• $40M+ over threshold (repeat offender): 45% surtax and first round pick moves back ten spots

So a team over the luxury tax threshold three straight years and at least $40M over the last two years would be taxed at 95% (50% plus 45% surtax). It’s not a hard salary cap but it might as well be. That’s a major deterrent. Come 2019, when the tax threshold is $209M, the “soft” cap will essentially be $249M. Anything over that results in a 62.5% tax for first time offenders.

Also, those tax rates will be phased in next season. Apparently MLB is treating 2017 as something of a transition year for teams at or over the threshold. That doesn’t matter for the Yankees. They’ve been over the luxury tax threshold ever since the system was put in place, so they’re getting hit with a 50% tax right off the bat, plus whatever surtax applies depending on their payroll. My guess is they’re less than $20M over the threshold in 2017, so no surtax.

Free agent compensation and qualifying offer details

The qualifying offer itself remains relatively unchanged. It’s still a one-year contract set at the average of the top 125 salaries in baseball, and the player must be with the team the entire season to be eligible for it. There are two changes to the qualifying offer: players can only receive it once in their careers, and now they have ten days to accept or reject the offer rather than seven.

The free agent compensation rules are a bit convoluted now. Here’s how it works:

  • Signing team receives revenue sharing money: Forfeits their third highest draft pick. Keep in mind this is not necessarily their third rounder.
  • Signing team paid luxury tax during most recent season: Forfeits second and fifth highest draft picks, plus $1M in international bonus money.
  • All other teams: Forfeit second highest draft pick plus $500,000 in international bonus money.

Got all that? The Yankees are going to be paying revenue sharing always and forever, so the first bullet point doesn’t apply to them. Once they get under the luxury tax threshold, they’ll only have to give up their second highest pick plus $500,000 in international money to sign a qualifying free agent. I doubt that’s enough to scare them away from top free agents. It shouldn’t be, anyway. Now here are the rules for the team that loses a qualified free agent:

  • Players signs deal worth $50M+: Former team gets a compensation pick after the first round.
  • Players signs deal worth less than $50M: Former team gets compensation pick after Competitive Balance Round B, which is before the third round.
  • Former team pays luxury tax: The compensation pick is after the fourth round regardless of contract size.

This basically means older players like Carlos Beltran will never get the qualifying offer, ditto good but not great relievers. Those guys never sign deals worth $50M+, and the risk of them accepting the qualifying offer is not worth the reward of essentially a third round pick. This system should also eliminate free agents getting hung out to dry like Ian Desmond last year. That’s good for the union.

International free agency

As you know, there is now a hard cap on international spending, which is just awful. That was one of the last places the Yankees could really flex their financial muscle. The spending cap next year will be $4.75M for large market teams like the Yankees, $5.25M for mid-market teams, and $5.75M for small market teams. Well, I guess assigning the bonus limit by market size is better than using regular season record. The hard cap still sucks.

Because a hard cap isn’t enough, international players will now be exempt from the hard cap at age 25, not 23. They pushed it back two years. Jeff Passan confirmed with a team official that this applies to Shohei Otani, who is only 22. Rather than be posted next offseason, as expected, he has to wait until 2019 (!) to come over and not be eligible for the hard cap. So dumb. So, so dumb. Hopefully MLB comes to their senses and makes an exception for him (and other similar players). MLB and the MLBPA should want dudes like Otani playing their game.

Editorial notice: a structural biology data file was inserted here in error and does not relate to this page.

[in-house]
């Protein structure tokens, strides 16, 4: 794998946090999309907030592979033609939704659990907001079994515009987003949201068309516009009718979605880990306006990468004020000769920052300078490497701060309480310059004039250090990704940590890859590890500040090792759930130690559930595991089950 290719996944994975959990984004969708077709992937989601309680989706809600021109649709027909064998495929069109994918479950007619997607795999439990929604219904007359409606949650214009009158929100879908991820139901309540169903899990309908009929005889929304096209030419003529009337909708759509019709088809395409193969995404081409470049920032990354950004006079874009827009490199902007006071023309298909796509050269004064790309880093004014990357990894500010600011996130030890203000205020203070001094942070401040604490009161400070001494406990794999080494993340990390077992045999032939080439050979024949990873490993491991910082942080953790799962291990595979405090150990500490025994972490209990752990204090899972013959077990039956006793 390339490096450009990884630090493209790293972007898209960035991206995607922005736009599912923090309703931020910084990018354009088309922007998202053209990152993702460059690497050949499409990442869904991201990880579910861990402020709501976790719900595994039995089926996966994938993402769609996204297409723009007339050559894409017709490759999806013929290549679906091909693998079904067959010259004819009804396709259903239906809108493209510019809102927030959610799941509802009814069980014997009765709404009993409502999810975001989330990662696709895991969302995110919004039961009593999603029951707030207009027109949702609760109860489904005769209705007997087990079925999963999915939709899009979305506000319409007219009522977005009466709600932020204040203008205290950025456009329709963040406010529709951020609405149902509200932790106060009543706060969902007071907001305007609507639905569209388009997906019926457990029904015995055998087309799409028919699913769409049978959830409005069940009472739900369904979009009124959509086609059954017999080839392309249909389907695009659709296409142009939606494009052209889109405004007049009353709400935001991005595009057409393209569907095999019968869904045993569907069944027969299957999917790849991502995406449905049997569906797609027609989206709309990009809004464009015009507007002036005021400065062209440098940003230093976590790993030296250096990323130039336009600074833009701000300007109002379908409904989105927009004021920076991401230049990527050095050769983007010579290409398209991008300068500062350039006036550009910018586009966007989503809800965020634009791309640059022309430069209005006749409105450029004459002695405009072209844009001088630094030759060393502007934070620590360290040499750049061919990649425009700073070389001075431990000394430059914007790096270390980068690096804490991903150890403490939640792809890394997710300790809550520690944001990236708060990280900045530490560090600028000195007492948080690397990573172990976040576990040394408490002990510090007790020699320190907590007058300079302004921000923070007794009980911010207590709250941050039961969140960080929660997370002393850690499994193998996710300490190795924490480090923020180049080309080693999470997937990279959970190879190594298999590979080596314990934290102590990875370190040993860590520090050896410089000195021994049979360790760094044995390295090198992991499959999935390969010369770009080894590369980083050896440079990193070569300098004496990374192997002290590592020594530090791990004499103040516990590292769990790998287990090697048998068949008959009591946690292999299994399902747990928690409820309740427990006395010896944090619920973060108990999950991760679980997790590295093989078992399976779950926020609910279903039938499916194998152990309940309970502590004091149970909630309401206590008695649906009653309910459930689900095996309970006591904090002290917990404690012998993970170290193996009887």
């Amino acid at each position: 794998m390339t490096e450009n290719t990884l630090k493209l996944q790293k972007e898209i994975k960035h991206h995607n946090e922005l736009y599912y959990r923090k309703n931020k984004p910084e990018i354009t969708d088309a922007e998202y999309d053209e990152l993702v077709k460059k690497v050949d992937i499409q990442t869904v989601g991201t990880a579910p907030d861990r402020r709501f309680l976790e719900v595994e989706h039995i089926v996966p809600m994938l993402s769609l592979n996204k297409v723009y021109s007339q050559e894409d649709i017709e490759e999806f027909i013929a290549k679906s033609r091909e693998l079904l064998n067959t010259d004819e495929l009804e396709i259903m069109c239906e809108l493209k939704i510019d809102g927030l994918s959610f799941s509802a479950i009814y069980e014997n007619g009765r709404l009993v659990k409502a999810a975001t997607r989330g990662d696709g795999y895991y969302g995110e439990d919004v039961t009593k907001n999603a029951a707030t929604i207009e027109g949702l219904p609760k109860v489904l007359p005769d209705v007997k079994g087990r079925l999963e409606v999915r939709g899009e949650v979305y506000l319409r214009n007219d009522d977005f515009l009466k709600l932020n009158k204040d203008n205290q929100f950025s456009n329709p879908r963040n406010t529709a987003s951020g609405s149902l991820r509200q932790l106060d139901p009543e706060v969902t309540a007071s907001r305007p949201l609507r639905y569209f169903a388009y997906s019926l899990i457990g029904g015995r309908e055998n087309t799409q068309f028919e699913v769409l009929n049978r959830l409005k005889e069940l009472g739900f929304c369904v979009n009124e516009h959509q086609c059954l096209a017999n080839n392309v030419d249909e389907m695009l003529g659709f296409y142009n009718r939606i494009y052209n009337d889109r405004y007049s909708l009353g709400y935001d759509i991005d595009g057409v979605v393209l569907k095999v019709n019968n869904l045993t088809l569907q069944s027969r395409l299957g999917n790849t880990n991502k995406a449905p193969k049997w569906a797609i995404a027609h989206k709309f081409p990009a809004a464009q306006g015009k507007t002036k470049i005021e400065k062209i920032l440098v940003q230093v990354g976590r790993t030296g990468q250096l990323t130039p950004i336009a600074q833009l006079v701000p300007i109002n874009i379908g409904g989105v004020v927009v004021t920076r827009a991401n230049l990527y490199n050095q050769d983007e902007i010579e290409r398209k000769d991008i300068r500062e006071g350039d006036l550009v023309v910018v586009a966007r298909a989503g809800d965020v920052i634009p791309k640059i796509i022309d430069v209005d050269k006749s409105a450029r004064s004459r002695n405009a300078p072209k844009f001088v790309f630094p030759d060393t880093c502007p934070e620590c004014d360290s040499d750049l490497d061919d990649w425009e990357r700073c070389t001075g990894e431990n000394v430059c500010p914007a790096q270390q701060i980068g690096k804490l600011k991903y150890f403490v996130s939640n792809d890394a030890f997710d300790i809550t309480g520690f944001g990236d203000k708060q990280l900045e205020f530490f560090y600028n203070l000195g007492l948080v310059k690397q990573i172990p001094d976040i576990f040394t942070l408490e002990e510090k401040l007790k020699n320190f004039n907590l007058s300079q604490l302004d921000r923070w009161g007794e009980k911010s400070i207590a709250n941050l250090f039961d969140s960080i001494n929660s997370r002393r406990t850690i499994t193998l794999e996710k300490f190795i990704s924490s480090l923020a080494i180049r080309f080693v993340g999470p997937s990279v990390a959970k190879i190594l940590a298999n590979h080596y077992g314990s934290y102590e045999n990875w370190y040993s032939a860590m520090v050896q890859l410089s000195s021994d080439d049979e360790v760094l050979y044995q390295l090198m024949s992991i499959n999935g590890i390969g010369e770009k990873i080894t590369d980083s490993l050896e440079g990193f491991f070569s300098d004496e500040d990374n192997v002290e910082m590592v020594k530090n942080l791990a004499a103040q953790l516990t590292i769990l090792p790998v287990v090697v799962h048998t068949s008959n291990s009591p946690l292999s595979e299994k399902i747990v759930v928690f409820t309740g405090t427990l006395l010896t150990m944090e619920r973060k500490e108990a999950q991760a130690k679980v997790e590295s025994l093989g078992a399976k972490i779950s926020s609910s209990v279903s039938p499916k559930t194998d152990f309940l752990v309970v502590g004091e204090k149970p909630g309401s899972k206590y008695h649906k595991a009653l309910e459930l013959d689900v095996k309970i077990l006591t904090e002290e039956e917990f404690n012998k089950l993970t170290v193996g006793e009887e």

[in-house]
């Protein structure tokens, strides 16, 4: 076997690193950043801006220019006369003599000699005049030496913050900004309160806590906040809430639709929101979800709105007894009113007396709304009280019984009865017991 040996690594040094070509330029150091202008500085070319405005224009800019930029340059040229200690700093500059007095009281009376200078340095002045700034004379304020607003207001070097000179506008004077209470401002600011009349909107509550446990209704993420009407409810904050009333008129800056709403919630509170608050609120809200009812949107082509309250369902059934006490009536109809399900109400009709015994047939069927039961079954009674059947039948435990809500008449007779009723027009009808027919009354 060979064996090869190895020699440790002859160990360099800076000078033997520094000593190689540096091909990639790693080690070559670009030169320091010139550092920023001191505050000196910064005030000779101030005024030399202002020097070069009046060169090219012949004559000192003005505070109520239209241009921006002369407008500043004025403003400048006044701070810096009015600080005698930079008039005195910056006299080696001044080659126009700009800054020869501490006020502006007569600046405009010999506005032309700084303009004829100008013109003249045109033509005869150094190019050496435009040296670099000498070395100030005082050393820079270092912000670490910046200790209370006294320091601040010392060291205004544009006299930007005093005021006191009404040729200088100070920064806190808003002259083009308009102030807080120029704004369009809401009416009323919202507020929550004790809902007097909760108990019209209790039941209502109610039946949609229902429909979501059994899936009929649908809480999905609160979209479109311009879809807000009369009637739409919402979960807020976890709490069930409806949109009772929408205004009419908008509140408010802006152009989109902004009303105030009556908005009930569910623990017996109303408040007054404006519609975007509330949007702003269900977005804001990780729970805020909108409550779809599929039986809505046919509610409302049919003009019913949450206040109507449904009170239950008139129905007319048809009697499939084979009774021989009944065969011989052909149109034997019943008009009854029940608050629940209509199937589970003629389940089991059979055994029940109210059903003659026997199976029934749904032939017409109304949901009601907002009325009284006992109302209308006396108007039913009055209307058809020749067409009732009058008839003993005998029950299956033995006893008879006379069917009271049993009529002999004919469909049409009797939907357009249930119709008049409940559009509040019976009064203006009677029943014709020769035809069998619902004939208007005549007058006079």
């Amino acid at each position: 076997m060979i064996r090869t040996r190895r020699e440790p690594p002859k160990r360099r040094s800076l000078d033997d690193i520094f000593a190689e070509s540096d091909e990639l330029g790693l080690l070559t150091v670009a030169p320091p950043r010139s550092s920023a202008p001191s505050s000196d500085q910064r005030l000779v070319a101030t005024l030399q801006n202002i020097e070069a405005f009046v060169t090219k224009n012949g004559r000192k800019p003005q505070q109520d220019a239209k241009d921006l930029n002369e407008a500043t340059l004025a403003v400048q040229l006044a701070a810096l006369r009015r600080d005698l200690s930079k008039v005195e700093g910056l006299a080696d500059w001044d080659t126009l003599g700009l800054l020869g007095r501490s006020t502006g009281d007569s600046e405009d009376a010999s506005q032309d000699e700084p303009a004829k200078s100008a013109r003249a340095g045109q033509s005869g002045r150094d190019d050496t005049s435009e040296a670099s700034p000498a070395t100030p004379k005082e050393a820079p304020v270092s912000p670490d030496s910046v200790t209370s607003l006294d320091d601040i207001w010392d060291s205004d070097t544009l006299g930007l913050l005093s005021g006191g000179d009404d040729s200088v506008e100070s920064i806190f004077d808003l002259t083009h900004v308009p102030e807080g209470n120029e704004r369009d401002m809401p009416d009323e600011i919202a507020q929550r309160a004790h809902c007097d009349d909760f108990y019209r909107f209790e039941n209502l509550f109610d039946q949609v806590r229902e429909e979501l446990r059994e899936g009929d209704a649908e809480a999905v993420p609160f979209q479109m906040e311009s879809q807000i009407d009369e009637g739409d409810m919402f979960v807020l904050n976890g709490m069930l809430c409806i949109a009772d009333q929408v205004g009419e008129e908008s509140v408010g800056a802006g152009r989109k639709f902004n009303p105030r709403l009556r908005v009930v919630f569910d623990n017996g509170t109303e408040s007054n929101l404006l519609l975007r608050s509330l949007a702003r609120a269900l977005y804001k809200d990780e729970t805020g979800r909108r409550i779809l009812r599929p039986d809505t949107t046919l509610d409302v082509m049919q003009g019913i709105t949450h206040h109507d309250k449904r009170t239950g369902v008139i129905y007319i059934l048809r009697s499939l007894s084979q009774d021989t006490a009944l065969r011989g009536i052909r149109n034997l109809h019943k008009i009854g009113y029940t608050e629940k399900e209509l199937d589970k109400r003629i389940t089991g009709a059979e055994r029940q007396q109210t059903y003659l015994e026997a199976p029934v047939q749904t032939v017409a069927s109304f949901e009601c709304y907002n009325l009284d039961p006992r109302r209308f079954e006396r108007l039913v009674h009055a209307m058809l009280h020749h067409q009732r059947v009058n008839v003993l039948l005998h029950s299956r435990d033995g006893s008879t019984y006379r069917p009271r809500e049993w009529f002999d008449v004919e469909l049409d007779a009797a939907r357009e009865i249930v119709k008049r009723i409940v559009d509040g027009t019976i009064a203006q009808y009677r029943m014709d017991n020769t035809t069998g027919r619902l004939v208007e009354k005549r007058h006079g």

(Aside: I wonder whether the hard cap will push some international free agents to play overseas for a few years, where they can make more money, then come over to MLB once they turn 25. Seems like a possible unintended consequence.)

Minimum salary

Reports indicated the minimum salary would increase substantially with the new CBA, and, well, that didn’t happen. The league minimum will rise from $507,500 in 2016 to $535,000 in 2017. That’s a 5.4% increase in year one of the CBA. The last two CBAs had a 16% increase in year one. Womp womp. The minimum salary will increase to $545,000 in 2018 and $555,000 in 2019. The players get cost of living increases in 2020 and 2021. Woof. Swing and a miss, MLBPA. Swing and a miss.

Miscellany

Here are some other miscellaneous details from the new CBA.

  • Players no longer accrue service time while serving drug suspensions. In the past players accrued service time during drug suspensions, but not suspensions under the domestic violence policy.
  • MLB will play regular season games outside the United States and Canada  as early as 2018. London and Mexico are the leading candidates. MLB has played regular season games in Asia and Australia in the past.
  • Roster limits remain the same. Teams will have a 25-man roster from Opening Day through August 31st, then from September 1st onward they can carry up to 40 players. Hooray for that.
  • The Performance Factor of the revenue sharing system has been eliminated. That is going to save the Yankees a boatload of money behind the scenes. Wendy Thurm explained the system a few years ago.
  • Chewing tobacco is banned for new players. Current players are grandfathered in and can still use it. Kinda silly, but whatever.

So, from the looks of things, the owners scored big wins with the luxury tax system, international free agency, and the minimum salary. The players get more lenient draft pick compensation rules and also a shorter disabled list, which means more call-ups through the season. They’ll also benefit from the international hard cap because it ostensibly means less money for amateurs and more money for big leaguers. I dunno, seems like the owners got the best of the players with this one.